Cervical cancer burden remains high in many low- and middle-income countries, but cases have declined in several regions of the world, including India, according to an observational study published in The Lancet Global Health journal. In 2020, over 600,000 new cases of cervical cancer, and 3,40,000 deaths from the disease were reported.
Cervical cancer cases have declined in several regions of the world in the past three decades, including Asia, Latin America, North America and western Europe. Cervical cancer is a largely preventable disease due to the development of effective human papillomavirus (HPV) vaccines and screening programmes.
Countries with major declines in cervical cancer cases
The study authors analysed trend data from 1988 to 2017, and observed major declines in cervical cancer cases in Asian countries including India, Thailand and South Korea, in some Latin American countries including Brazil, Colombia and Costa Rica, and in Eastern European countries including Poland, Slovenia and Czechia.
Countries with increases in cervical cancer cases
The authors, however, observed increases in cervical cancer cases in the past decade in Eastern European countries such as Latvia, Lithuania and Bulgaria, in Eastern Africa, and in The Netherlands and Italy.
Increased prevalence of human papillomavirus among younger generations of women, and a lack of effective screening programmes are some of the reasons behind recent increases in cervical cancer cases.
What are WHO’s targets to eliminate cervical cancer?
With an aim to reduce the incidence of cervical cancer below a threshold of four cases per 100,000 women per year in every country by 2030, the World Health Organization (WHO), in 2020, announced a target to accelerate the elimination of the disease as a public health problem. The new study identifies the countries and regions where efforts need to be scaled up to reach WHO targets.
In a statement released by The Lancet, Dr Deependra Singh from the International Agency for Research on Cancer (IARC), France, said HPV vaccination and screening technologies mean that cervical cancer is now largely preventable, and the study finds encouraging decreases in some high-income countries following successful implementation of HPV vaccination programmes and screening. These high-income countries include Sweden, Australia and the United Kingdom.
Singh added that however, the burden remains high globally. He said that women all over the world should be free from the risk of preventable cancer.
How the study was conducted
The study authors estimated the burden of cervical cancer incidence and mortality rates in 185 countries using IARC’s GLOBOCAN 2020 database. The authors also analysed the relationship between cervical cancer cases and deaths in relation to national levels of socioeconomic development. They observed data from 1988 to 2017 to identify the trends of increase and decrease of cervical cancer cases.
Rates of cervical cancer incidence and deaths in 2020
The rates of cervical cancer cases were 13 per 100,000 women per year in 2020. The same year, the death rate was seven per 100,000 women.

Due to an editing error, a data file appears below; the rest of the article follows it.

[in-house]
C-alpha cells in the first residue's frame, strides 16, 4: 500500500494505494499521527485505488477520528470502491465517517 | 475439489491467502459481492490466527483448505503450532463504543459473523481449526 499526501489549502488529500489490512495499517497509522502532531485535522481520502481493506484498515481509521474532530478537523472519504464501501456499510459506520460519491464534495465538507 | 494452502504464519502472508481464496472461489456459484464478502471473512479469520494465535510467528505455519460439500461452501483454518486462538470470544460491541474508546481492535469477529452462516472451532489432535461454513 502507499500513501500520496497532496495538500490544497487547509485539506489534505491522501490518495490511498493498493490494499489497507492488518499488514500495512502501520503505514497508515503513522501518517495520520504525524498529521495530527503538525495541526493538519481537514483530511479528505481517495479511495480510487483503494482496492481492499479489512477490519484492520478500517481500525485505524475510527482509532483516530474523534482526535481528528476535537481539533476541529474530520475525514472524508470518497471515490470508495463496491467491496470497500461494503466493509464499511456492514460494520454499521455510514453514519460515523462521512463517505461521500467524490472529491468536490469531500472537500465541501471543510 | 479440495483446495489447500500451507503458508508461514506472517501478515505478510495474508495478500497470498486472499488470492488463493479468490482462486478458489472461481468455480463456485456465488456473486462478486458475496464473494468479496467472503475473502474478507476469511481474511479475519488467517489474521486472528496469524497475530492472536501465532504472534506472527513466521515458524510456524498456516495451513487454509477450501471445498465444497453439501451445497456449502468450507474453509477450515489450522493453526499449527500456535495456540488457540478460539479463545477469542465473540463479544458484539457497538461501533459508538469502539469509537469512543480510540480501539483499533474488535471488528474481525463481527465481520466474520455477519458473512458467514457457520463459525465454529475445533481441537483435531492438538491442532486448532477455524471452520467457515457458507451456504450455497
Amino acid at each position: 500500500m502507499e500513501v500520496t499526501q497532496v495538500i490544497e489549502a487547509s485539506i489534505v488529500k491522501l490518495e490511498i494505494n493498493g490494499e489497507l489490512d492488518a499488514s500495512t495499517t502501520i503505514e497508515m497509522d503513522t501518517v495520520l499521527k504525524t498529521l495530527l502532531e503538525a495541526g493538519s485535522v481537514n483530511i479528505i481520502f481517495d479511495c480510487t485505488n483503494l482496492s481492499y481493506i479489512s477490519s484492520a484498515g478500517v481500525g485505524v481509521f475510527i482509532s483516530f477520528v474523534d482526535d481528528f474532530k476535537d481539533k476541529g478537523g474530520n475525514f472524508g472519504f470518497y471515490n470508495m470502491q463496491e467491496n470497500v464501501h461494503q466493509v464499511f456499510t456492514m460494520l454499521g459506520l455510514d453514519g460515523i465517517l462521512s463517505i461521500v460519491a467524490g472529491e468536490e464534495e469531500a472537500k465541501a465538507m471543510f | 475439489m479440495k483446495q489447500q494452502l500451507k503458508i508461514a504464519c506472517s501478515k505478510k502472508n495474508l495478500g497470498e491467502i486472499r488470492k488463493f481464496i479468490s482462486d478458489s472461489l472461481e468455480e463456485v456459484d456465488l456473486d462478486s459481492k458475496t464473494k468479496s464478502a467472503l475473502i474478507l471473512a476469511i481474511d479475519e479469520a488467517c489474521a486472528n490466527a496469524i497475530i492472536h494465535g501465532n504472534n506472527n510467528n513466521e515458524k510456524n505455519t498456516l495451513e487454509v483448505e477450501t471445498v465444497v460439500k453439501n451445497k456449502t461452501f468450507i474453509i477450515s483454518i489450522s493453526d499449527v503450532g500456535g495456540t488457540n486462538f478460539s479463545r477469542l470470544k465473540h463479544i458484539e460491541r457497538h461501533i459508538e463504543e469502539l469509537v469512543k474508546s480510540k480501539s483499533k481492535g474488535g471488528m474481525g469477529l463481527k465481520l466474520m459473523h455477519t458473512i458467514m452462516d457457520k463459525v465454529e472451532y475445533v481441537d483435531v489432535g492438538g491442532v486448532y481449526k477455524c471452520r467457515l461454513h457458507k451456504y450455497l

According to the study, incidence rates of cervical cancer in 172 out of 185 countries still exceeded the four cases per 100,000 women per year threshold for elimination set by the WHO.
The researchers compared the rates of cervical cancer cases and deaths between different countries. They observed that there was a 40 times difference in cases, and 50 times difference in deaths in some countries.
The incidence rates were as low as two cases in Iraq per 100,000 women per year, and as high as 84 cases in Eswatini per 100,000 women per year.
The mortality rate in Switzerland was one death per 100,000 women per year, while that in Eswatini was 56 deaths per 100,000 women per year.
Higher rates of cervical cancer incidence and mortality were observed in countries with lower socioeconomic development.
Countries with largest declines and increases in incidence rates
Brazil, Slovenia, Kuwait, and Chile were the countries with the largest average declines in incidence rates per year, while Latvia, Japan, Ireland, Sweden, Norway, Northern Ireland, Estonia, and China were the countries with the highest increases in incidence rates per year, from 1988 to 2017.
Much work has to be done before 2030 for cervical cancer elimination
Dr Valentina Lorenzoni, one of the authors on the paper, said there is still much work to be done before 2030, because cervical cancer cases are much higher than the threshold agreed by the WHO initiative on cervical cancer elimination in most countries. She said that while a decrease in screening intensity due to the Covid-19 pandemic might have left a new group of susceptible women, the pandemic also boosted the introduction of self-administered HPV testing. This offers new possibilities to increase screening coverage.
Advancements such as thermal ablation (destruction of tissue by extreme hyperthermia or hypothermia) for treating cervical pre-cancer, the use of mobile phones to improve follow-up after screening, and machine learning to improve virtual assessment can be used in low resource settings to lower cervical cancer rates.
The authors noted some limitations to the study, including the fact that some data may be incomplete or inaccurate. In countries without effective screening programmes, cervical cancer cases may have appeared low.